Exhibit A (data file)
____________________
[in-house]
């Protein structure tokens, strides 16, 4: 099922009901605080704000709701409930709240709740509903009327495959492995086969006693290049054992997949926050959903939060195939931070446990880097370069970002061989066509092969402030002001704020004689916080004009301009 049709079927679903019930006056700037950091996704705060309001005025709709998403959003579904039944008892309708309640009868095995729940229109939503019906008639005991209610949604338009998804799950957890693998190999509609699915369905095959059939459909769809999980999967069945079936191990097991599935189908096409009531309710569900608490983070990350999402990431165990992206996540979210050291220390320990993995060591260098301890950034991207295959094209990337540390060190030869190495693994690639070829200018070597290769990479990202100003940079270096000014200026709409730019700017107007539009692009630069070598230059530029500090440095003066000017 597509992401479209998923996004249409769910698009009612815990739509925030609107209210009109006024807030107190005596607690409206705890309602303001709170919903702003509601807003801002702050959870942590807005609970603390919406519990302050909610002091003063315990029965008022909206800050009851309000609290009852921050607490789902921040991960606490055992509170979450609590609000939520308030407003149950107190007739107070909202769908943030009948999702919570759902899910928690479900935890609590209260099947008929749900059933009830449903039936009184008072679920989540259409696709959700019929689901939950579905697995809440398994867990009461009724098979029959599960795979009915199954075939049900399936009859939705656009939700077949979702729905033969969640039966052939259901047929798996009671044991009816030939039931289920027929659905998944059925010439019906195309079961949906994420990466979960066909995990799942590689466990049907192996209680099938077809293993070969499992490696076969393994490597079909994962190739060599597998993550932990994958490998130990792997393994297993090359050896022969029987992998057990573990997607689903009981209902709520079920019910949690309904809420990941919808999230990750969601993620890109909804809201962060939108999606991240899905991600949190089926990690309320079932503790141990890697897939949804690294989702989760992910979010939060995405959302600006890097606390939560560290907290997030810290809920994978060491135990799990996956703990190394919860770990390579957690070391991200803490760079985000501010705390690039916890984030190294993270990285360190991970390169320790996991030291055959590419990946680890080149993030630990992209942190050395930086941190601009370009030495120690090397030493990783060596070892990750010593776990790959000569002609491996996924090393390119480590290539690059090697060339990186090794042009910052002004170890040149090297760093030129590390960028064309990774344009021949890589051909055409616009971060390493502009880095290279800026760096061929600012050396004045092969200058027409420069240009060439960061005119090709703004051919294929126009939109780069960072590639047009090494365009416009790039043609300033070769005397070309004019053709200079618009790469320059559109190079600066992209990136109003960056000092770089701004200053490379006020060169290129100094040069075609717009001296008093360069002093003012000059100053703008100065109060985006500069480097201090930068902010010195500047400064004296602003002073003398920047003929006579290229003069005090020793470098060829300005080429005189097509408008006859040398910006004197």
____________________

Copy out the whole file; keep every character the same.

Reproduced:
[in-house]
């Protein structure tokens, strides 16, 4: 099922009901605080704000709701409930709240709740509903009327495959492995086969006693290049054992997949926050959903939060195939931070446990880097370069970002061989066509092969402030002001704020004689916080004009301009 049709079927679903019930006056700037950091996704705060309001005025709709998403959003579904039944008892309708309640009868095995729940229109939503019906008639005991209610949604338009998804799950957890693998190999509609699915369905095959059939459909769809999980999967069945079936191990097991599935189908096409009531309710569900608490983070990350999402990431165990992206996540979210050291220390320990993995060591260098301890950034991207295959094209990337540390060190030869190495693994690639070829200018070597290769990479990202100003940079270096000014200026709409730019700017107007539009692009630069070598230059530029500090440095003066000017 597509992401479209998923996004249409769910698009009612815990739509925030609107209210009109006024807030107190005596607690409206705890309602303001709170919903702003509601807003801002702050959870942590807005609970603390919406519990302050909610002091003063315990029965008022909206800050009851309000609290009852921050607490789902921040991960606490055992509170979450609590609000939520308030407003149950107190007739107070909202769908943030009948999702919570759902899910928690479900935890609590209260099947008929749900059933009830449903039936009184008072679920989540259409696709959700019929689901939950579905697995809440398994867990009461009724098979029959599960795979009915199954075939049900399936009859939705656009939700077949979702729905033969969640039966052939259901047929798996009671044991009816030939039931289920027929659905998944059925010439019906195309079961949906994420990466979960066909995990799942590689466990049907192996209680099938077809293993070969499992490696076969393994490597079909994962190739060599597998993550932990994958490998130990792997393994297993090359050896022969029987992998057990573990997607689903009981209902709520079920019910949690309904809420990941919808999230990750969601993620890109909804809201962060939108999606991240899905991600949190089926990690309320079932503790141990890697897939949804690294989702989760992910979010939060995405959302600006890097606390939560560290907290997030810290809920994978060491135990799990996956703990190394919860770990390579957690070391991200803490760079985000501010705390690039916890984030190294993270990285360190991970390169320790996991030291055959590419990946680890080149993030630990992209942190050395930086941190601009370009030495120690090397030493990783060596070892990750010593776990790959000569002609491996996924090393390119480590290539690059090697060339990186090794042009910052002004170890040149090297760093030129590390960028064309990774344009021949890589051909055409616009971060390493502009880095290279800026760096061929600012050396004045092969200058027409420069240009060439960061005119090709703004051919294929126009939109780069960072590639047009090494365009416009790039043609300033070769005397070309004019053709200079618009790469320059559109190079600066992209990136109003960056000092770089701004200053490379006020060169290129100094040069075609717009001296008093360069002093003012000059100053703008100065109060985006500069480097201090930068902010010195500047400064004296602003002073003398920047003929006579290229003069005090020793470098060829300005080429005189097509408008006859040398910006004197």